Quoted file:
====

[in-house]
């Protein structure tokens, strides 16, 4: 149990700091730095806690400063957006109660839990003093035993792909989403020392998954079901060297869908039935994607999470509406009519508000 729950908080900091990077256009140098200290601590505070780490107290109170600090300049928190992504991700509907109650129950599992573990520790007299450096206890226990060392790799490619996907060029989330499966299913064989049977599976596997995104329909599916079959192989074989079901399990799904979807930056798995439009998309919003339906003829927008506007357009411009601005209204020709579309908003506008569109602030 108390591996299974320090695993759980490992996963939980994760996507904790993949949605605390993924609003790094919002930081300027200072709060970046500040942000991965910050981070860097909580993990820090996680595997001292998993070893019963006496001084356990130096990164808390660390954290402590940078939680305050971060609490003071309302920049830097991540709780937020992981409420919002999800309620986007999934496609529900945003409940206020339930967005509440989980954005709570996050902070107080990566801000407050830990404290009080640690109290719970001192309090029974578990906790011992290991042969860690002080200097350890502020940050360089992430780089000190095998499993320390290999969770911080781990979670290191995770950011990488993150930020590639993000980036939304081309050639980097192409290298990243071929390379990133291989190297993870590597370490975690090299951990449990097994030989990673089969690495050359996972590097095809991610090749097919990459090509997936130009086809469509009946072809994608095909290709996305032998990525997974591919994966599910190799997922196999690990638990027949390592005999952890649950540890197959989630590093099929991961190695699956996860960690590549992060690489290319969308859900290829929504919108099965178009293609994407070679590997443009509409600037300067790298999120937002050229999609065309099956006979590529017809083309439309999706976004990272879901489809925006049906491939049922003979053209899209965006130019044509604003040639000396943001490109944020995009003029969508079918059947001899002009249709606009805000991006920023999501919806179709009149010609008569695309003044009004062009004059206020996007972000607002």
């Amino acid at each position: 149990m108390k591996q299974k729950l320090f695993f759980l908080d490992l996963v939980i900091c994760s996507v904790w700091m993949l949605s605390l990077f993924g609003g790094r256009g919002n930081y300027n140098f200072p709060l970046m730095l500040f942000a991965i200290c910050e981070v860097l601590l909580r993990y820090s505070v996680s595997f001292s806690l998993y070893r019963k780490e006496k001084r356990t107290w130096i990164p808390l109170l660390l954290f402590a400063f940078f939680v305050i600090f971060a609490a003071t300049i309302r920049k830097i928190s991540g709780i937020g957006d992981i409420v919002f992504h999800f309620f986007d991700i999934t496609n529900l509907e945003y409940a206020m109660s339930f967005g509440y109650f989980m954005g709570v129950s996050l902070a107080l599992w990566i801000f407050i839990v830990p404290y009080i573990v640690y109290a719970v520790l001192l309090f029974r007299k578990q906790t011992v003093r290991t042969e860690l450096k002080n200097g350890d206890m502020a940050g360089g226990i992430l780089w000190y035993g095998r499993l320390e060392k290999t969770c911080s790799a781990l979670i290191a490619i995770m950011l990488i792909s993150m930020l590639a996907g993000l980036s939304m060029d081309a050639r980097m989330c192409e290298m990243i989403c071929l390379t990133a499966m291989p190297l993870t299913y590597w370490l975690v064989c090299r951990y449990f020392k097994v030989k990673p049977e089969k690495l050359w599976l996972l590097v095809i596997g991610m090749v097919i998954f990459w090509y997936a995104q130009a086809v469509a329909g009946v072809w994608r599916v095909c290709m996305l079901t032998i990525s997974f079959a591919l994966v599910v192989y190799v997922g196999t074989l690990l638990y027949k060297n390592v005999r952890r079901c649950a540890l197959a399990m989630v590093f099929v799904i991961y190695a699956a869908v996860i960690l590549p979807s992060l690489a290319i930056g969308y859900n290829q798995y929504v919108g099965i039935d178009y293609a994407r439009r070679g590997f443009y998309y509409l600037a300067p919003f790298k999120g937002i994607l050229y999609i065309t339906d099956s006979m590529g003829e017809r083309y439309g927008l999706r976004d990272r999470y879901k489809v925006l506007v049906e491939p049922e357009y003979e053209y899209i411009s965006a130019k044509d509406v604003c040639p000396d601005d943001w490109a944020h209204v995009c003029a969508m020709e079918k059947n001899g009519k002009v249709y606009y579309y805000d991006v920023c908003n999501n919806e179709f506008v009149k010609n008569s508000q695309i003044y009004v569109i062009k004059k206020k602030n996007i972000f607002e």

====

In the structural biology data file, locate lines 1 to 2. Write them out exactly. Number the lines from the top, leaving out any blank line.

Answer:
[in-house]
């Protein structure tokens, strides 16, 4: 149990700091730095806690400063957006109660839990003093035993792909989403020392998954079901060297869908039935994607999470509406009519508000 729950908080900091990077256009140098200290601590505070780490107290109170600090300049928190992504991700509907109650129950599992573990520790007299450096206890226990060392790799490619996907060029989330499966299913064989049977599976596997995104329909599916079959192989074989079901399990799904979807930056798995439009998309919003339906003829927008506007357009411009601005209204020709579309908003506008569109602030 108390591996299974320090695993759980490992996963939980994760996507904790993949949605605390993924609003790094919002930081300027200072709060970046500040942000991965910050981070860097909580993990820090996680595997001292998993070893019963006496001084356990130096990164808390660390954290402590940078939680305050971060609490003071309302920049830097991540709780937020992981409420919002999800309620986007999934496609529900945003409940206020339930967005509440989980954005709570996050902070107080990566801000407050830990404290009080640690109290719970001192309090029974578990906790011992290991042969860690002080200097350890502020940050360089992430780089000190095998499993320390290999969770911080781990979670290191995770950011990488993150930020590639993000980036939304081309050639980097192409290298990243071929390379990133291989190297993870590597370490975690090299951990449990097994030989990673089969690495050359996972590097095809991610090749097919990459090509997936130009086809469509009946072809994608095909290709996305032998990525997974591919994966599910190799997922196999690990638990027949390592005999952890649950540890197959989630590093099929991961190695699956996860960690590549992060690489290319969308859900290829929504919108099965178009293609994407070679590997443009509409600037300067790298999120937002050229999609065309099956006979590529017809083309439309999706976004990272879901489809925006049906491939049922003979053209899209965006130019044509604003040639000396943001490109944020995009003029969508079918059947001899002009249709606009805000991006920023999501919806179709009149010609008569695309003044009004062009004059206020996007972000607002």